MAY IT PLEASE YOUR HONOURS: IT is my duty to proceed on the part of the United States in opposing this motion. But I should not deem it my duty to proceed, if I thought the motion itself well founded. I stand here with the same independence which belongs to the attorney of the United States, and as he would certainly relinquish the prosecution the moment he became convinced of its injustice, so also, most certainly would I. The hu
manity and justice of this nation would revolt at the idea of a prosecution pushed against a life which stood protected by the laws; but whether they would or not, before I would plant a thorn in my own heart to rankle there for life, by opening my lips unconscientiously in such a case, I would seal them up for ever. Believing, however, as I do, that this motion is a mere manæuvre to obstruct the enquiry, to wrest the trial of the facts from the proper tribunal, the jury, and embarrass the court with a responsibility which it ought not to feel, I hold it my duty to proceed for the sake of the court, for the sake of vindicating the trial by jury, now sought to be violated for the sake of full and ample justice in this particular case for the sake of the future peace, union and independence of these states, I hold it my bounden duty to proceed.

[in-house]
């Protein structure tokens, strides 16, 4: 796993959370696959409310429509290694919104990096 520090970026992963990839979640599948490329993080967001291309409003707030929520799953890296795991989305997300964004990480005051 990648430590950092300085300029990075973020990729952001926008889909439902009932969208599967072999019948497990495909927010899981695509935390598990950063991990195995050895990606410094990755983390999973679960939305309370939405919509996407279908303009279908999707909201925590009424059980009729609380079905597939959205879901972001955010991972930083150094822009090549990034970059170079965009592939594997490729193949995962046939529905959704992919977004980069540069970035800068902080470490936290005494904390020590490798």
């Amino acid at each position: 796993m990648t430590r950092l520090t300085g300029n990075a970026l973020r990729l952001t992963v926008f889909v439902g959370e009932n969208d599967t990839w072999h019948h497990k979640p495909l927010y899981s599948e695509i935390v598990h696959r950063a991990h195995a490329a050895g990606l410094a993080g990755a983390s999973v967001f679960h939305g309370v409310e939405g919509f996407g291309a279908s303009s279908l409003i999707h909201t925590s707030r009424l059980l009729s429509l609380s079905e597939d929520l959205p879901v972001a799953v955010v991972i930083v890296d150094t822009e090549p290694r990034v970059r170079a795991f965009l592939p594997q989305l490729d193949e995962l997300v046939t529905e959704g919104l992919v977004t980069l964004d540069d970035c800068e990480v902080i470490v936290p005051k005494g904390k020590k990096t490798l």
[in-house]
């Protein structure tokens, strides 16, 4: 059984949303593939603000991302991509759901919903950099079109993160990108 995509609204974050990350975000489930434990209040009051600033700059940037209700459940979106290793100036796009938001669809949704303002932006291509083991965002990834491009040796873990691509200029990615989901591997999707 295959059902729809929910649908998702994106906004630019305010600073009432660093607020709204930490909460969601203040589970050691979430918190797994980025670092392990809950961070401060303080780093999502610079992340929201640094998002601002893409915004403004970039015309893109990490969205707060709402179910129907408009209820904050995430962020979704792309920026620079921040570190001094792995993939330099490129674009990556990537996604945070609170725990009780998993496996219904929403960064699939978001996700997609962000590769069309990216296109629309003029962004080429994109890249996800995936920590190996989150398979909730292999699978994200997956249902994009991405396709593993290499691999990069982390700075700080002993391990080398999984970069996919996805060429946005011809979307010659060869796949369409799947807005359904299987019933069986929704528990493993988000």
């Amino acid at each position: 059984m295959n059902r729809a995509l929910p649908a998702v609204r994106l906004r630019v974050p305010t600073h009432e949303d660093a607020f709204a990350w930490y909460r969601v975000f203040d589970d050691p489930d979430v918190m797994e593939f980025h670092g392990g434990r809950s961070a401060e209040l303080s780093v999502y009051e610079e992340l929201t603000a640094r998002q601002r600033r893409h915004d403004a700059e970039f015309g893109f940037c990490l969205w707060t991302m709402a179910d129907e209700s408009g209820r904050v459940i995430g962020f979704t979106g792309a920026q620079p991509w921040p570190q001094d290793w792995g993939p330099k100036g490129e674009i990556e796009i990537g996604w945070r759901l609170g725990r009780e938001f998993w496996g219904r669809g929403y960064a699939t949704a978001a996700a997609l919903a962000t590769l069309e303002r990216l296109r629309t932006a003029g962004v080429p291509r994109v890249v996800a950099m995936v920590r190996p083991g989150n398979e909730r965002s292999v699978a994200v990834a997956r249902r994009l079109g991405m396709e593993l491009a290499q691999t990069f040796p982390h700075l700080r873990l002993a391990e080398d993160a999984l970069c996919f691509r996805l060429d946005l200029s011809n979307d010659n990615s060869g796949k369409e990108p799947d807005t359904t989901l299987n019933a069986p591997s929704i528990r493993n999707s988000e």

And while I do so, let me request the prisoner and his counsel to consider the difficulty of clothing my argu. ment in terms which may be congenial with their feelings. The gentlemen appear to me to feel a very extraordinary and unreasonable degree of sensibility on this occasion. They seem to forget the nature of the charge and that we are the prosecutors. We do not stand here to pronounce a panegyric on the prisoner, but to urge home upon him the charge of treason against the United States. Treason is the charge; when we speak of treason we must call it treason; when we speak of a traitor, we must call him a traitor; when we speak of a plot to dismember the union, to undermine the liberties of a great portion of the people of this country, and to subject them to an usurper and a despot, we are obliged to use the terms which convey these ideas. Why, then, are gentlemen so sensitive? Why on these occasions so necessary and so unavoidable, do they shrink back with as much agony of nerve as if, instead of a hall of justice, we were in a drawing room with Col. Burr, and were barbarously violating towards him, every principle of decorum and humanity.